People are overly generous. When I arrived in Oslo, my uncle and his friend had come to pick me up at the airport. Since my uncle didn’t have a car, his friend agreed to help drive us around on our road trips, while also taking a vacation himself. My uncle’s friends went out of their way to make me feel welcom. They took me out to restaurants, cooked me food, bought me clothes, and (my favorite) complimented me often! They showed me so many places; I felt incredibly spoiled. I went to my first IKEA there (again, I lived in a very small town). At the time, I thought it was a Norwegian mall- turns out it’s Swedish. It’s less cool, now that I’ve been to several IKEAs in the United States.
In 2005, Geiranger Fjord was listed as an UNESCO’s World Heritage Site for its beautiful fjord, carved in by glaciers. It is the host of several impressive waterfalls, including the Seven Sisters Falls. Eight hours drive northwest of Oslo, Geiranger is surrounded by snow-covered peak, cliffs, wild waterfalls, and deep, green vegetation Geirangerfjord is a sight not to be missed.
The images speak for themselves. I felt as if I was in a lost paradise, a sort of part of heaven that I never knew about. We hiked, climbed, and trekked through places where we were completely in nature.
We cozied up in this wonderful cabin for our stay there. Cooked ourselves a hearty meal as we spent time together.
Animals in the mountains seem to have no regard for tourists. While we were driving, a goat came by and stuck his head in our passenger window! Can we keep him please?
Home to over 200 sculptures by Vigeland is Vigelands Parken, accomplished over a 10 year period. Vigeland Parken is also known to locals as the Sexy Park or red light district. When my uncle said that he was taking me to a red light district, I was both surprised and distressed. He told me that this park is just full of people, hanging around, naked. He refused to tell me any more.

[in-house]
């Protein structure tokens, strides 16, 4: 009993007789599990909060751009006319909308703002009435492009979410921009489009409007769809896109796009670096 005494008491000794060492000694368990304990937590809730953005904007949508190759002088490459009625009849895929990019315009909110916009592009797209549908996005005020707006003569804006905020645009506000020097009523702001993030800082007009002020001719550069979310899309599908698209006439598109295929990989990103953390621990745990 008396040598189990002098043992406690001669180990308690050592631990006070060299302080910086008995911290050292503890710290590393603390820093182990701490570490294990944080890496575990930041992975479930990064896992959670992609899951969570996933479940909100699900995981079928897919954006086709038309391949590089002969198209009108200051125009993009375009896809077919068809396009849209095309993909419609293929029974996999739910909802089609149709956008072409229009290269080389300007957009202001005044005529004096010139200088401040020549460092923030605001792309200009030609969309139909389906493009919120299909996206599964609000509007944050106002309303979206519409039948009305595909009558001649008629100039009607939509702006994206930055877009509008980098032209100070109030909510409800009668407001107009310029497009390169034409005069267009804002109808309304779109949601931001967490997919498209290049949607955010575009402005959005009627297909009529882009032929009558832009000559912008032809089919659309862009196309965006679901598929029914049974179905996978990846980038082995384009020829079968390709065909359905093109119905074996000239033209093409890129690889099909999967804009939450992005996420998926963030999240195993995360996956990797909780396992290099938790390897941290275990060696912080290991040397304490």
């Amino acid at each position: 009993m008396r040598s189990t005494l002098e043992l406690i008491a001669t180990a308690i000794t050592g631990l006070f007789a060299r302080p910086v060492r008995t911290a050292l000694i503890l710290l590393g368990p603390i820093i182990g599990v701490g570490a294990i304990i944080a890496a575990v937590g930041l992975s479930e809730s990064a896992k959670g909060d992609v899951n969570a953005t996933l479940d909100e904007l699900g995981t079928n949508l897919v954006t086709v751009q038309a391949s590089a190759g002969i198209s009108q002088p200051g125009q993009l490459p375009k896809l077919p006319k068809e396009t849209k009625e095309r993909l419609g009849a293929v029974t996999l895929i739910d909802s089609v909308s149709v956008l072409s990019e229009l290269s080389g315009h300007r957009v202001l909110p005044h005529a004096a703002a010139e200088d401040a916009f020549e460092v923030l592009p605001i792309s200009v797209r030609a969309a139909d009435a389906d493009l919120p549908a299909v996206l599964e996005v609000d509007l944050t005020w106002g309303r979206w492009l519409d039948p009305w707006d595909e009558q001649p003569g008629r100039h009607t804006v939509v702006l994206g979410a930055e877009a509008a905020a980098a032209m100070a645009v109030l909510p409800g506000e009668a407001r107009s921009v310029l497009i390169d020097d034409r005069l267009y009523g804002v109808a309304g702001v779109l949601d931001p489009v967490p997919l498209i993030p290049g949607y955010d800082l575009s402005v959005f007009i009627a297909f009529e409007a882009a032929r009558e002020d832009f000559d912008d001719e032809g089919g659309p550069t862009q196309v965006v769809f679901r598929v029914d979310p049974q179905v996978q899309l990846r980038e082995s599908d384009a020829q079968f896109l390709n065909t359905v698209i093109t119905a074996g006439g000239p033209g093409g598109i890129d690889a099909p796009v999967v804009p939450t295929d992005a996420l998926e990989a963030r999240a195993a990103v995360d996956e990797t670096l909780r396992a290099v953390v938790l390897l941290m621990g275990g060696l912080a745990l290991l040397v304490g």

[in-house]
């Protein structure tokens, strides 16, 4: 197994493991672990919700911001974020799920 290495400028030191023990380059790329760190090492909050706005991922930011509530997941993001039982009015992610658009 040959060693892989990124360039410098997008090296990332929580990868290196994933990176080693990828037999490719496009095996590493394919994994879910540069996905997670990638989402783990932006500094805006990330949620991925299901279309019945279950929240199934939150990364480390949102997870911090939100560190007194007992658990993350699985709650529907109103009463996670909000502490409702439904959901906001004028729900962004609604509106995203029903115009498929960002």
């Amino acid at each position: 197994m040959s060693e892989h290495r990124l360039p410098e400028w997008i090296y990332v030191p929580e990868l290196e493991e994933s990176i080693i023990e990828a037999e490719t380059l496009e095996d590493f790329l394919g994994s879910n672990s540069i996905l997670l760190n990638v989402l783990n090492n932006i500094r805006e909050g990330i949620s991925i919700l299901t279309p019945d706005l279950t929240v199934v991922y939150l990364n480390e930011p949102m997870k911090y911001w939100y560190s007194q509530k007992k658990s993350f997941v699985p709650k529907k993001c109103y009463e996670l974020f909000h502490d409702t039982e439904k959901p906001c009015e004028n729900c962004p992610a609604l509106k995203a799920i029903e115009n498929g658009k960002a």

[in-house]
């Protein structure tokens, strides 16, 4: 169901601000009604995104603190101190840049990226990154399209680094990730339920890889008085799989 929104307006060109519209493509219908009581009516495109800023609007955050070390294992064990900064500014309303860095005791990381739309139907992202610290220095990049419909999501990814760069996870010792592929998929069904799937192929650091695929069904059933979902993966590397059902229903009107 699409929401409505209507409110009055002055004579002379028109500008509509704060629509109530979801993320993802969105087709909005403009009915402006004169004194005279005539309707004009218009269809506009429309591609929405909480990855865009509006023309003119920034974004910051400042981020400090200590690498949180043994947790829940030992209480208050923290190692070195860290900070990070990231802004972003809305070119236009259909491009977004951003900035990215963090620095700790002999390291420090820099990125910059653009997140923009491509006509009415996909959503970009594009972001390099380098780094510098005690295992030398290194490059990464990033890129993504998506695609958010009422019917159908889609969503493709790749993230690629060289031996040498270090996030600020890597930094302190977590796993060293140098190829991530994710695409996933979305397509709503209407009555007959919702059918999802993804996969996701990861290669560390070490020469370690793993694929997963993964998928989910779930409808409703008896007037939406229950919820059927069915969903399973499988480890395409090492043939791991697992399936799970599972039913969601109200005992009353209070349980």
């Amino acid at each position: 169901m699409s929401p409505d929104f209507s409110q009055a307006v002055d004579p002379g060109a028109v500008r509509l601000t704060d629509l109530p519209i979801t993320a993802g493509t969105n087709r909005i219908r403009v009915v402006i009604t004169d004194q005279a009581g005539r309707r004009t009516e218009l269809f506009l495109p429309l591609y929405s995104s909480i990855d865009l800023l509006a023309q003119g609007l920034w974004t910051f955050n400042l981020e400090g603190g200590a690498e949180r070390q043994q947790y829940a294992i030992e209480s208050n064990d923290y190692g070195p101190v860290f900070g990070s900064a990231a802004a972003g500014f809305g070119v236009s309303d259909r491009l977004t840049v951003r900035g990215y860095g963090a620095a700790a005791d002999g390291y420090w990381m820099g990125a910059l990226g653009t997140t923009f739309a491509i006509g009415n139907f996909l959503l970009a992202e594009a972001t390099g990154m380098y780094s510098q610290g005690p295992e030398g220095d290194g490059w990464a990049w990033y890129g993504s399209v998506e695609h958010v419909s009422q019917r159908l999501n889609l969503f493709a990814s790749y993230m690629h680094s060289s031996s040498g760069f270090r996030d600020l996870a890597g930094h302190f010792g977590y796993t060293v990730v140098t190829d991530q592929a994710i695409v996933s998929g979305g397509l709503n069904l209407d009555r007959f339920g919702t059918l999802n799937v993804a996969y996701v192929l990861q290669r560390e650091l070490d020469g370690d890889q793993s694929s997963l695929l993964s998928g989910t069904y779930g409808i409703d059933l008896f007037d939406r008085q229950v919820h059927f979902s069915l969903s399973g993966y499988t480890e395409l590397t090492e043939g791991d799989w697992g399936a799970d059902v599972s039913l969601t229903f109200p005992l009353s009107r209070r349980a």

It turned out it was just a park full of sculptures. /exhale/
Why was it called the red light district? All his sculptures are nude. Not many parks showcase nude sculptures, but this in this park, it’s the main attraction.
The park covers the Circle of Life- birth, childhood, young adult and finally old adult. It tells stories of betrayal, passion, hate, jealousy, mother’s love, regrets, death, and so many other emotions. Each sculpture seemed to tell a story.
There were so many fountains and gardens in the park. Walking through the entire park could take up an entire day!
Over the years, I’ve been to countless of parks, but I can honestly say there are none quite like this one. Impressive and unique. Worth the time to visit!
What made Norway a truly happy country to me is this: Despite the expensive cost of living, people have are carefree and don’t get stuck up on money. They spend on what they want, they are generous, friendly. My uncle, who owns a small repair shop in a mall, was so generous as to buy me a plane ticket to give me this amazing experience. His friends, who are perfect strangers to me, brought me shopping and bought me clothes, took me out to restaurants, made me food, and let me stay in their houses. It shows me people here just thought and lived differently from home. They care more about the other joys in life. So I ask myself this? Why can’t we all do that?
Looking forward to my next trip to Norway. 🙂
Thanks for reading!!! Questions? Comments? Let’s chat below! ❤